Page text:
Nestled in what seems to have been a sort of industrial area reclaimed by development and modern buildings, the roadwork makes it a but confusing to arrive, but the modernist decor is typical of the new wave coffeeshop. Lack of on-street parking is settled by parking on the sidewalk fronting the shop.
The view from my seat at Espressionist.
I haven't really been paying attention but at Espressionist they have two different types of macchiato. Maybe this is true for the rest of Germany or across Europe, but this is the only place I visited where there was any confusion. The girls offer a macchiato and a latte macchiato. My German is poor and their English was slightly better than my German but we were still unable to come to an understanding regarding the difference and I went with the latte macchiato.
Which turned out to be a basic Cafe Latte - espresso and steamed milk. Not that the drink was bar or poorly prepared, I just don't like drinking big lattes and it wasn't to my liking. I wanted a small, quick drink with greater coffee-to-milk ratio. The latte was nicely prepared and looked good in the tall glass but I wish they went with simple naming conventions instead of two types of macchiato when one will suffice. Perhaps it's to satiate the Starbucks educated crowd.
Hello, Latte Macchiato.
It was quiet when I visited, with only one or two other patrons coming in for a coffee. They offer a small selection of baked goods that looked pretty good and I enjoyed the few minutes I spent there before heading back out into the wilds of Frankfurt.
Europa Allee 29
+49 69 91316787
The Coffee Altar at Bonanza Coffee Heroes.
Bonanza Coffee Heroes - Berlin
My one and only stop in Berlin was delivered by the informative blog Cafe Kultur Berlin. Located in the old East Berlin in a Cold War era building (in fact part of the charm of the place is that it looks like it could have been part of the Cold War), I knew I was in a house of serious coffee people when: a)a guy was wearing a tie and vest, b)the guy had facial hair, c)he was wearing a hat, d)he was very intently brewing a pour over, e)he was weighing and measuring as he brewed, f)he took pictures of his brew and g)seemed mildly irritated by the fat guy in a blue Columbia news media jacket wearing a camera.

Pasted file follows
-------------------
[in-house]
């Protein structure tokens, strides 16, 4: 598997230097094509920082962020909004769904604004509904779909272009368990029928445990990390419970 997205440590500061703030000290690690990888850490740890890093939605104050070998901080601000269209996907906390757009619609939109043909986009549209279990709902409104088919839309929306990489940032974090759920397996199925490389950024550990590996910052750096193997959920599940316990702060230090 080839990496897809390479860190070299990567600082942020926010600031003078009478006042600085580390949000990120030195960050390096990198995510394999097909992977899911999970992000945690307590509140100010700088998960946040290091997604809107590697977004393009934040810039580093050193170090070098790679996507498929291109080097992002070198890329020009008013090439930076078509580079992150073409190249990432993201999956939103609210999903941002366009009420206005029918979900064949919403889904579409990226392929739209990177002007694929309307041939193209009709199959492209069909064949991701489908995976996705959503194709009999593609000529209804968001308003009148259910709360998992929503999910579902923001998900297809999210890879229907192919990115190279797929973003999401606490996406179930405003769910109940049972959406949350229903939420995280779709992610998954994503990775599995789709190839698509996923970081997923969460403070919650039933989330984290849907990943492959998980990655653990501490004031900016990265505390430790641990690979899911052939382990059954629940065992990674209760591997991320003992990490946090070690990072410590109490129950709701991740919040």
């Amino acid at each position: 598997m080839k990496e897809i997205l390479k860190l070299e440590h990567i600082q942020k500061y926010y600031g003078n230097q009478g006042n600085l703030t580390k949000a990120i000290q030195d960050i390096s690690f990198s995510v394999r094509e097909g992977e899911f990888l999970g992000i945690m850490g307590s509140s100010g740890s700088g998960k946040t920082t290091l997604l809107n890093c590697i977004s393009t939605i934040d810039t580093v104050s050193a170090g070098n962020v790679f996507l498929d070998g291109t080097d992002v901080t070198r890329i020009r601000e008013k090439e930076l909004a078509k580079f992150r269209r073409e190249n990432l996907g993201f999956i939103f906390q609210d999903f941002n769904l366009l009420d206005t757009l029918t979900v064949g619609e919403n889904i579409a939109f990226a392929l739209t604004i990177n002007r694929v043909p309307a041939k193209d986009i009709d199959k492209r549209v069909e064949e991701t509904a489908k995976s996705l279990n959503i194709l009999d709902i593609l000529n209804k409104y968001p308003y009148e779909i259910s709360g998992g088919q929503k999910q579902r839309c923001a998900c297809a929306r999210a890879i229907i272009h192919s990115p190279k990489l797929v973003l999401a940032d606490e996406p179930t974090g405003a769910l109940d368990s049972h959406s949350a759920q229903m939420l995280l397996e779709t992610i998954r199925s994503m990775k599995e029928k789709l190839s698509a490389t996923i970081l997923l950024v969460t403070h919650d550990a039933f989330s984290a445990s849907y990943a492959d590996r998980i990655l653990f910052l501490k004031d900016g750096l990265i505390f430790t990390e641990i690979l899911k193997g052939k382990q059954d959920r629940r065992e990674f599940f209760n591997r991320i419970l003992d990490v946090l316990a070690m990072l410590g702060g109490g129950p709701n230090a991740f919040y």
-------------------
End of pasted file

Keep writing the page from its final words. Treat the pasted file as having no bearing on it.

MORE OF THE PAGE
Ah, Third Wave thrives even in Germany. Lucky the world.
What I liked most about Bonanza was the interior of the building itself. Dilapidated concrete in need of patching gave a distinct Soviet Cold War feel to the place. I fantasized what it must have been like in 1980s walking along the streets and seeing what this space was during those times. Bleak, cold, dismal. Quite a difference from today.
Paired with the Cold War building was a collection of what looks to be 1950s era Probat roasters. Here, Bonanza roasts their own coffee with burlap bags stacked against a wall, little stools positioned about for guests to use and a monolithic steel altar to espresso-making, complete with the requisite Synesso espresso machine.
Bonanza's collection of roasters.
Granted, it was about half an hour to closing, so the place was quiet. The two guys there (one of them the owner) were busy either photographing the v60 brew, fiddling with the cash register, or preparing to go to a concert. I'm not one to tip my hat that I work in coffee, so I kept that to myself because I find it much more interesting to see how a place operates when they think you're just some schmoe. Though I did find it amusing to hear them talk trash about Counter Culture (the mustached guy is from the Southeast United States).
After the guys left, I chatted up the female barista about how things were and if I could have a coffee please. They had a couple of hand brew coffees available and asked her to select the one she was most excited about. She chose their El Salvador coffee. I don't know much else about the coffee because that's all the menu board read: "El Salvador."
Brewing with the V60.
Brewed in the Hario V60, Bonanza follows the style espoused by most baristas: fast. My coffee brewed in just over two minutes, which might have been attributable to the relatively new barista but that guy with the mustache shooting pictures of his brew did the same thing.
The coffee itself wasn't too bad (I liked my macchiato better), but the quick brew time resulted in a distinct underextracted sour tone to the coffee. Not terribly bad but nothing to savor and run home to tell momma either. The barista was pleasant enough and we chatted briefly about Berlin and some things to do in the city before I bid my adieu and headed off in search of the brauhaus.
My cup of El Salvador. Bright, but sour.
Bonanza Coffee Heroes
Oderberger Strasse 35
+49 176 61691 496